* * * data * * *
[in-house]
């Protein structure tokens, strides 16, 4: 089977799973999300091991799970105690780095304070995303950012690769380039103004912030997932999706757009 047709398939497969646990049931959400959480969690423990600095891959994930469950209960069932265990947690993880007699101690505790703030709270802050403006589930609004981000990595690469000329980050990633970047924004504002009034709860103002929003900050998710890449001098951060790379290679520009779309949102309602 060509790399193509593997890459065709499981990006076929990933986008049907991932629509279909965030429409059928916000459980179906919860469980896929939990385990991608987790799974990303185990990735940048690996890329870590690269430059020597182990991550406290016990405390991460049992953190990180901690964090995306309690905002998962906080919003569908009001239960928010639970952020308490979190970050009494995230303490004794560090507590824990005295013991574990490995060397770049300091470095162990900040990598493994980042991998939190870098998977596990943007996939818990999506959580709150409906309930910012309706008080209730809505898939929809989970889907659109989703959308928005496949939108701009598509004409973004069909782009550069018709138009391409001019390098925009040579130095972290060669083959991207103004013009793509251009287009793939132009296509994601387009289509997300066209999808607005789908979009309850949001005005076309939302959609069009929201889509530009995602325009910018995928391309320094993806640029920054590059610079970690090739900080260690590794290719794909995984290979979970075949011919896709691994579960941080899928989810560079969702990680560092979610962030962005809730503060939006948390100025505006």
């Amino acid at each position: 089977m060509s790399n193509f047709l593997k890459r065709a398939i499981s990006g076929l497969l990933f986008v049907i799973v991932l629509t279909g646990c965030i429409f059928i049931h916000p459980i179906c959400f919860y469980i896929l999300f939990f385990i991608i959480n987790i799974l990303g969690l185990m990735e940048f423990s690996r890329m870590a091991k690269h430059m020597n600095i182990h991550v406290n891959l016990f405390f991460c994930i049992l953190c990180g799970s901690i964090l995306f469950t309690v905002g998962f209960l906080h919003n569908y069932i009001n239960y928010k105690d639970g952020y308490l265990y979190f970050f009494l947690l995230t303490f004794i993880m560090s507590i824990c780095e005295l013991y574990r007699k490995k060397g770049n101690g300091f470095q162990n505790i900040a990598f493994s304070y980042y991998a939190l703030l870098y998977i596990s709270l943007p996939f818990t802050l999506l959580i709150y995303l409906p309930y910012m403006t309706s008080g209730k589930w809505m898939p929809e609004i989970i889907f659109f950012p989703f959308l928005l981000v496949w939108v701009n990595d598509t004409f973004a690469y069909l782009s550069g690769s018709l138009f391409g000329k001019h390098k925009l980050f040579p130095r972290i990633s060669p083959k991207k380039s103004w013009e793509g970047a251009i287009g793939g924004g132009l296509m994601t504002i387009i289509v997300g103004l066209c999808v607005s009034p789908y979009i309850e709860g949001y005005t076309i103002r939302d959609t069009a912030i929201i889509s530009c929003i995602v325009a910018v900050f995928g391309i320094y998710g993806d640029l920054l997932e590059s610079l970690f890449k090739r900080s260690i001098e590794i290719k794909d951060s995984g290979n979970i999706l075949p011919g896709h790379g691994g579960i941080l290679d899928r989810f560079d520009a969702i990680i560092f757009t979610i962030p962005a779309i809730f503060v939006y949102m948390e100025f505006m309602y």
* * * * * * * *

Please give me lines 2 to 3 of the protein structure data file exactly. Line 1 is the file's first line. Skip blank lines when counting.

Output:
């Protein structure tokens, strides 16, 4: 089977799973999300091991799970105690780095304070995303950012690769380039103004912030997932999706757009 047709398939497969646990049931959400959480969690423990600095891959994930469950209960069932265990947690993880007699101690505790703030709270802050403006589930609004981000990595690469000329980050990633970047924004504002009034709860103002929003900050998710890449001098951060790379290679520009779309949102309602 060509790399193509593997890459065709499981990006076929990933986008049907991932629509279909965030429409059928916000459980179906919860469980896929939990385990991608987790799974990303185990990735940048690996890329870590690269430059020597182990991550406290016990405390991460049992953190990180901690964090995306309690905002998962906080919003569908009001239960928010639970952020308490979190970050009494995230303490004794560090507590824990005295013991574990490995060397770049300091470095162990900040990598493994980042991998939190870098998977596990943007996939818990999506959580709150409906309930910012309706008080209730809505898939929809989970889907659109989703959308928005496949939108701009598509004409973004069909782009550069018709138009391409001019390098925009040579130095972290060669083959991207103004013009793509251009287009793939132009296509994601387009289509997300066209999808607005789908979009309850949001005005076309939302959609069009929201889509530009995602325009910018995928391309320094993806640029920054590059610079970690090739900080260690590794290719794909995984290979979970075949011919896709691994579960941080899928989810560079969702990680560092979610962030962005809730503060939006948390100025505006």
């Amino acid at each position: 089977m060509s790399n193509f047709l593997k890459r065709a398939i499981s990006g076929l497969l990933f986008v049907i799973v991932l629509t279909g646990c965030i429409f059928i049931h916000p459980i179906c959400f919860y469980i896929l999300f939990f385990i991608i959480n987790i799974l990303g969690l185990m990735e940048f423990s690996r890329m870590a091991k690269h430059m020597n600095i182990h991550v406290n891959l016990f405390f991460c994930i049992l953190c990180g799970s901690i964090l995306f469950t309690v905002g998962f209960l906080h919003n569908y069932i009001n239960y928010k105690d639970g952020y308490l265990y979190f970050f009494l947690l995230t303490f004794i993880m560090s507590i824990c780095e005295l013991y574990r007699k490995k060397g770049n101690g300091f470095q162990n505790i900040a990598f493994s304070y980042y991998a939190l703030l870098y998977i596990s709270l943007p996939f818990t802050l999506l959580i709150y995303l409906p309930y910012m403006t309706s008080g209730k589930w809505m898939p929809e609004i989970i889907f659109f950012p989703f959308l928005l981000v496949w939108v701009n990595d598509t004409f973004a690469y069909l782009s550069g690769s018709l138009f391409g000329k001019h390098k925009l980050f040579p130095r972290i990633s060669p083959k991207k380039s103004w013009e793509g970047a251009i287009g793939g924004g132009l296509m994601t504002i387009i289509v997300g103004l066209c999808v607005s009034p789908y979009i309850e709860g949001y005005t076309i103002r939302d959609t069009a912030i929201i889509s530009c929003i995602v325009a910018v900050f995928g391309i320094y998710g993806d640029l920054l997932e590059s610079l970690f890449k090739r900080s260690i001098e590794i290719k794909d951060s995984g290979n979970i999706l075949p011919g896709h790379g691994g579960i941080l290679d899928r989810f560079d520009a969702i990680i560092f757009t979610i962030p962005a779309i809730f503060v939006y949102m948390e100025f505006m309602y």